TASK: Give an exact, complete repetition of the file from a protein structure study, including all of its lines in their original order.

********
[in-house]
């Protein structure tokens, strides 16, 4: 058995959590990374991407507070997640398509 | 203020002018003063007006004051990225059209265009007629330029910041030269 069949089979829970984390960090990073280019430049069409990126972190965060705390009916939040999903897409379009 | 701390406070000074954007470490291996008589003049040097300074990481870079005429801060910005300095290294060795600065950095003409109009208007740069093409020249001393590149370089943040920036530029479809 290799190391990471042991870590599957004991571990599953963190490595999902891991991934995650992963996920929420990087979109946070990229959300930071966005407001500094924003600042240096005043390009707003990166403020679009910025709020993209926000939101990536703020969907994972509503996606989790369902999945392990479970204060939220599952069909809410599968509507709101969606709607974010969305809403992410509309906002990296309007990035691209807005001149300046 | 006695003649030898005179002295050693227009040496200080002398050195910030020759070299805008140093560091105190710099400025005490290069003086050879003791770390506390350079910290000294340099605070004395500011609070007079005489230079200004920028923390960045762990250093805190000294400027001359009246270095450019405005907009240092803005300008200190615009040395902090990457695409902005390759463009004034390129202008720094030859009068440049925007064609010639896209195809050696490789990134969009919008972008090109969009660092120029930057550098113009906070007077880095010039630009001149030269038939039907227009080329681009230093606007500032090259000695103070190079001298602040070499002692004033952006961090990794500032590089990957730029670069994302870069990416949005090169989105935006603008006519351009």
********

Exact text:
[in-house]
């Protein structure tokens, strides 16, 4: 058995959590990374991407507070997640398509 | 203020002018003063007006004051990225059209265009007629330029910041030269 069949089979829970984390960090990073280019430049069409990126972190965060705390009916939040999903897409379009 | 701390406070000074954007470490291996008589003049040097300074990481870079005429801060910005300095290294060795600065950095003409109009208007740069093409020249001393590149370089943040920036530029479809 290799190391990471042991870590599957004991571990599953963190490595999902891991991934995650992963996920929420990087979109946070990229959300930071966005407001500094924003600042240096005043390009707003990166403020679009910025709020993209926000939101990536703020969907994972509503996606989790369902999945392990479970204060939220599952069909809410599968509507709101969606709607974010969305809403992410509309906002990296309007990035691209807005001149300046 | 006695003649030898005179002295050693227009040496200080002398050195910030020759070299805008140093560091105190710099400025005490290069003086050879003791770390506390350079910290000294340099605070004395500011609070007079005489230079200004920028923390960045762990250093805190000294400027001359009246270095450019405005907009240092803005300008200190615009040395902090990457695409902005390759463009004034390129202008720094030859009068440049925007064609010639896209195809050696490789990134969009919008972008090109969009660092120029930057550098113009906070007077880095010039630009001149030269038939039907227009080329681009230093606007500032090259000695103070190079001298602040070499002692004033952006961090990794500032590089990957730029670069994302870069990416949005090169989105935006603008006519351009």